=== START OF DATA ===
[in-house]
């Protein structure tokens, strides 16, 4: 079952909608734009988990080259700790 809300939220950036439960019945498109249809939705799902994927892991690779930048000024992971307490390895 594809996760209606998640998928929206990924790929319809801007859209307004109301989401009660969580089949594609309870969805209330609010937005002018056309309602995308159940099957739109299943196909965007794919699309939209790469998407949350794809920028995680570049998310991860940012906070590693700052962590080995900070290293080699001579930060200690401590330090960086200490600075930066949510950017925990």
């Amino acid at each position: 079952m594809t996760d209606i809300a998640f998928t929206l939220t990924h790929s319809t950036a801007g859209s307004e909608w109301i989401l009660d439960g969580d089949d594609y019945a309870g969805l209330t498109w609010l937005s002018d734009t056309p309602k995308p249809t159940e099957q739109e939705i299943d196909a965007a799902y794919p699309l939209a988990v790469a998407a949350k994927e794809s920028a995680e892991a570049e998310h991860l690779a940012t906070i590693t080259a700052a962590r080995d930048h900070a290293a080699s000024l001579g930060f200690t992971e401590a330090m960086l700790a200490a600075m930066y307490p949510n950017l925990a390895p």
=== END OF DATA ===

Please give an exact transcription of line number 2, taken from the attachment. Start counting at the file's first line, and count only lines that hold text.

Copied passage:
């Protein structure tokens, strides 16, 4: 079952909608734009988990080259700790 809300939220950036439960019945498109249809939705799902994927892991690779930048000024992971307490390895 594809996760209606998640998928929206990924790929319809801007859209307004109301989401009660969580089949594609309870969805209330609010937005002018056309309602995308159940099957739109299943196909965007794919699309939209790469998407949350794809920028995680570049998310991860940012906070590693700052962590080995900070290293080699001579930060200690401590330090960086200490600075930066949510950017925990």